When a detective knocked at Redd's door and showed her Gollaher's list with her daughter's name on it, her ears rang as if she were in a tunnel. "Why didn't I realize this was going to happen? Why didn't I have her checked?" she thought. Redd repeatedly asked her daughter but she did not remember any abuse.

Bottom line, Gollaher says, while in jail looking at the reporter through the glass, the "list" investigation did not result in a single charge, despite exhaustive efforts by detectives to interview parents and their children. "How does that feel going up your ass?" he asks.

The parole-board hearing officer said at the 1998 hearing that the letter that had most impacted him regarding Gollaher was one from the inmate's sister urging the board to keep her brother locked-up until he could tell his victims he was sorry.

Apologizing, however, was something Gollaher struggled to do. It had cost him so much to deny his guilt for the crime he had gone to prison for, he told the hearing. "Can I admit to Sarah Call? I've spent $133,000 saying I haven't. I'm divorced; I'm in the process of having my parental rights terminated, in the process of losing roughly $1 million," he said. He then said he would admit to molesting Sarah, "if it could make anything better. These people seem to be pleading for my acknowledgment that I have a problem."

In order to parole, Gollaher had to admit to a crime. "I was on a 1-to-15," he says now. "Absent the admission of guilt, they're going to give you silent time. It doesn't matter how innocent you are, you're going to do the time." He says, "It took me a very long time to say to the board 'I accept responsibility.'"

In 2000, he was released to a halfway house.

Friends No More

Post-prison, Gollaher shifted his business model from residential to commercial development, putting up an office complex called Trackside on the west side of Salt Lake City, then turning an adjacent warehouse into a marble and granite entertainment venue called the Rail Event Center.

Among those Gollaher involved in the Rail was his then-attorney Blake Nakamura—now one of two deputies over the Salt Lake County District Attorney's criminal division—and one-time LDS mission companion turned contractor, Scott Cook, a former friend going back 30 years. As a convicted felon, Gollaher couldn't own a liquor license. According to district-court documents, Gollaher's second wife, Sharon, whom he married in 2004, leased the property, which was in her name, to Nakamura and Cook, and they were to run the venue.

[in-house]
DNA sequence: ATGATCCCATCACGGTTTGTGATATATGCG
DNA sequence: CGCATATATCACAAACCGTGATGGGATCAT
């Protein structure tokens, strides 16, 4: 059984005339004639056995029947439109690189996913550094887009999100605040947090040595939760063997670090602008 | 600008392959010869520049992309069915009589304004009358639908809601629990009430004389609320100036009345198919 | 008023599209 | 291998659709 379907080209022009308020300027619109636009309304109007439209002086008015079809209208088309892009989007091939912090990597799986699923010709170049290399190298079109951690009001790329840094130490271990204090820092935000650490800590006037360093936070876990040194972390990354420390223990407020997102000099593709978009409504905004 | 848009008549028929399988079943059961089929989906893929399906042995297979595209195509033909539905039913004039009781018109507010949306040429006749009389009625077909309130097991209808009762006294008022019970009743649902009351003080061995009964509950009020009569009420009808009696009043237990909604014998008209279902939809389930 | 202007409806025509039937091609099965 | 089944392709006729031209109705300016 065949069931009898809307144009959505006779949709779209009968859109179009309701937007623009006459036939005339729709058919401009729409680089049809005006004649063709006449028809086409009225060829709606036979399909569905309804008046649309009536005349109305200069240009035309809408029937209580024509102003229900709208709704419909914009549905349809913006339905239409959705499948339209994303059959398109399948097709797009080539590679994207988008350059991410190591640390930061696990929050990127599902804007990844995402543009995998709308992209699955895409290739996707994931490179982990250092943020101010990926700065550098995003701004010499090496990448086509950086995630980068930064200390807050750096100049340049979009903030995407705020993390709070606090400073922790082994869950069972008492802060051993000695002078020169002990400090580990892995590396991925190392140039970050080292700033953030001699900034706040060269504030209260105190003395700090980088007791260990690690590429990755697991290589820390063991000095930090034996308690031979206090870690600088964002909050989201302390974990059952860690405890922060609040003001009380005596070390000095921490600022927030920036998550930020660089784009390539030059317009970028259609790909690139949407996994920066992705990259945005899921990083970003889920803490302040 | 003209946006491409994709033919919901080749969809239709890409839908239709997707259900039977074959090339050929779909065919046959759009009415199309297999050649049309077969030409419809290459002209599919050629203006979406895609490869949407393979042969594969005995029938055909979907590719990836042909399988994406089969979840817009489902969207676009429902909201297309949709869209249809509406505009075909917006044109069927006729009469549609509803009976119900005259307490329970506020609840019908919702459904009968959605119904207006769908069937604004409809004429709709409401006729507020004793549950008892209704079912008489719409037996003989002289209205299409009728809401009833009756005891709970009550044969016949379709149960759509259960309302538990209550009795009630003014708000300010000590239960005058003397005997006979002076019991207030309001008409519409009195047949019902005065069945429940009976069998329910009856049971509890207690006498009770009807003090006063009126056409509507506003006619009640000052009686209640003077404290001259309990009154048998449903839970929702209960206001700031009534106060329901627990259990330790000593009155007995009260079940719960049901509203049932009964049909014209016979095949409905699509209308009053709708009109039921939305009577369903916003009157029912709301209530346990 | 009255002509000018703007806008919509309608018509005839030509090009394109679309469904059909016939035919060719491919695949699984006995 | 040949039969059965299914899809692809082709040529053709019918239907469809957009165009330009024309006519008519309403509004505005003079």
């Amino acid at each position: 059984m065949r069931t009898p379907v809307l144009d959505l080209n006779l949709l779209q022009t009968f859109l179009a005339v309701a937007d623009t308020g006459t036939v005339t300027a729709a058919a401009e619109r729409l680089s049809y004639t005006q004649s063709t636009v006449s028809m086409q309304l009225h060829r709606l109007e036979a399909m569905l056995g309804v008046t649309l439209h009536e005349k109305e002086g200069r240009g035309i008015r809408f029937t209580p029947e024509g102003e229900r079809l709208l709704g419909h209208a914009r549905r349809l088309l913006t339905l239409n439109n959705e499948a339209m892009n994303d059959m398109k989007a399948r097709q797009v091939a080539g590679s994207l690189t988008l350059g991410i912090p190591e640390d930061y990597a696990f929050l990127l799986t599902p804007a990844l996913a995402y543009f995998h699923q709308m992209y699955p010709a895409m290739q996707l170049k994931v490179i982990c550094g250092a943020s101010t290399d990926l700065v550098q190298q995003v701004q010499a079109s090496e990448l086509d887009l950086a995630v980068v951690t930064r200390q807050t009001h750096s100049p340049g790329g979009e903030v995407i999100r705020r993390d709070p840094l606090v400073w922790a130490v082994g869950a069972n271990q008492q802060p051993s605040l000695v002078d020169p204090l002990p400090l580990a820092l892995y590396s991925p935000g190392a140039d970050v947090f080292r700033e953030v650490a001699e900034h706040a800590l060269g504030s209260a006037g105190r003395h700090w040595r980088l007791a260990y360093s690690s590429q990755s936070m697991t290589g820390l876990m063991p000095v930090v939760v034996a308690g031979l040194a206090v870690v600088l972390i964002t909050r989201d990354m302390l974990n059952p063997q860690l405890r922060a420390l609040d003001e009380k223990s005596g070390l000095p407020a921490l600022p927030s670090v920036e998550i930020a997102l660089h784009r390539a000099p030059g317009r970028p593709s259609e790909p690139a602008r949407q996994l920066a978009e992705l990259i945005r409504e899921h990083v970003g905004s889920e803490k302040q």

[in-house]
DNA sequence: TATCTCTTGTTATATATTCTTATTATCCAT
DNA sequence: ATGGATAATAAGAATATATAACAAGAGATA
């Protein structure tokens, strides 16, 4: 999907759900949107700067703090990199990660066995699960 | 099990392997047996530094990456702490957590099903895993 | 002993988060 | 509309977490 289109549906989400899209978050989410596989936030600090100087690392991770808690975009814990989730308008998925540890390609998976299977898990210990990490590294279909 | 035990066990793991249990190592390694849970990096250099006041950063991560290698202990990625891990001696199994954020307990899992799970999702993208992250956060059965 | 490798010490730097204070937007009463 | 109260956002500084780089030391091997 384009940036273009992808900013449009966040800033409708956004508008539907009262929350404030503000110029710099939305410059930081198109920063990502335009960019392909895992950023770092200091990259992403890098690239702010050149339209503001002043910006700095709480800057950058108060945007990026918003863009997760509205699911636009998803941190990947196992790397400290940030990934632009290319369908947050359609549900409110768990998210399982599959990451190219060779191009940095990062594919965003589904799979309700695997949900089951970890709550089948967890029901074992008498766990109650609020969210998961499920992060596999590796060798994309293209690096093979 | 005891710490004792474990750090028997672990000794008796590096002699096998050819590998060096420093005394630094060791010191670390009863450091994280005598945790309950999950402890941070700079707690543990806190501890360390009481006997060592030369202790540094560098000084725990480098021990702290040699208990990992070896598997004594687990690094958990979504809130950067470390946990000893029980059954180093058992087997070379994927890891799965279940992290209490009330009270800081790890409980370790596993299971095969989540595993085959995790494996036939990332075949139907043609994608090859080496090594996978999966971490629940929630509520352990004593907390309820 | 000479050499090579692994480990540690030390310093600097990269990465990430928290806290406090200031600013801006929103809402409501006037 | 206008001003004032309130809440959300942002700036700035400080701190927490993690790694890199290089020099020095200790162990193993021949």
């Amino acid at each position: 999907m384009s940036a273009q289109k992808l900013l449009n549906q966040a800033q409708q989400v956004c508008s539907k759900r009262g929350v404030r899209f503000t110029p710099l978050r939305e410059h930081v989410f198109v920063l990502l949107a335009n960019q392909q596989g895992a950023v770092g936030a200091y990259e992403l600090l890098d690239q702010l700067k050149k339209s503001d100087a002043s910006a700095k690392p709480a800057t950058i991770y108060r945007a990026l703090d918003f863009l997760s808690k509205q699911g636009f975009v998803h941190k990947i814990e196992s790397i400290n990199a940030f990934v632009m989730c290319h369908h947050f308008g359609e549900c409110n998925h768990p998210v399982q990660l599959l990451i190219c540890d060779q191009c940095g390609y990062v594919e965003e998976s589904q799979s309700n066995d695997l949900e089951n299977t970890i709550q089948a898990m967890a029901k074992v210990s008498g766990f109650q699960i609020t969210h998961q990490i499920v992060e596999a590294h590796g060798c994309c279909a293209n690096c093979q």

Gollaher's penchant for helping others, including single mothers and their children, repeatedly got him into trouble. His parole was revoked four times, the last time stemming from an encounter on Christmas Eve 2009, when he went to a Walmart to meet a former tenant to buy presents for her children. An anonymous call to his parole officer alleging he was with not only the mother, but also her children, resulted in him spending nearly five months in prison before the parole board decided to terminate his parole a year early on June 8, 2010, in part because of a recommendation by Adult Probation & Parole.

It was only a few months later that Gollaher was again the subject of law-enforcement interest. On Oct. 25, 2010, he visited a single mother's home at 9 p.m. with sunflower seeds, cookies and ice cream for the woman and her children. A young Hispanic girl present at the gathering alleged Gollaher touched her "private spot" while she sat on his lap surrounded by numerous children and teenagers. The child's mother phoned the Salt Lake City Police Department who brought in Gollaher for questioning.

"I'm sensing a pattern here, Scott," an investigating SLCPD detective told him in a transcribed interview, referring to his prior conviction and the Christmas Eve 2009 allegation.

"That I help people out?" Gollaher replied. Then he added, "Somebody could call that grooming, couldn't they?"

On Nov. 3, 2010, Sim Gill was elected to Salt Lake County District Attorney and appointed Blake Nakamura as deputy chief of his criminal prosecution division. By then, the Gollahers had filed for bankruptcy and, after 2011, had no further links to the Rail. The relationship between Gollaher and Nakamura and Cook had deteriorated to the point that wife Sharon Gollaher sued to evict Nakamura and the Rail Management Group.

In the midst of his losing battle for control of the Rail, Gollaher was charged by the Salt Lake County District Attorney on Nov. 12, 2010, with a single count of child sex abuse.

Sim Gill's office issued an internal memo in February 2011 to identify Nakamura's potential conflicts of interest, including Gollaher's child sex-abuse charge. But it wasn't until June 6, 2011, that Gollaher's case was handed over to the Utah County prosecutor's office. Two and a half months later, Utah County prosecutor Craig Johnson dismissed the charge after the victim's aunt recorded a 10-minute conversation with the victim where the child recanted her claim. Gollaher provided a copy of the audio to City Weekly, claiming that former business associates had attempted to set him up. The little girl told her aunt that her mother's best friend had promised her a "bike or a scooter," if she lied about Gollaher molesting her.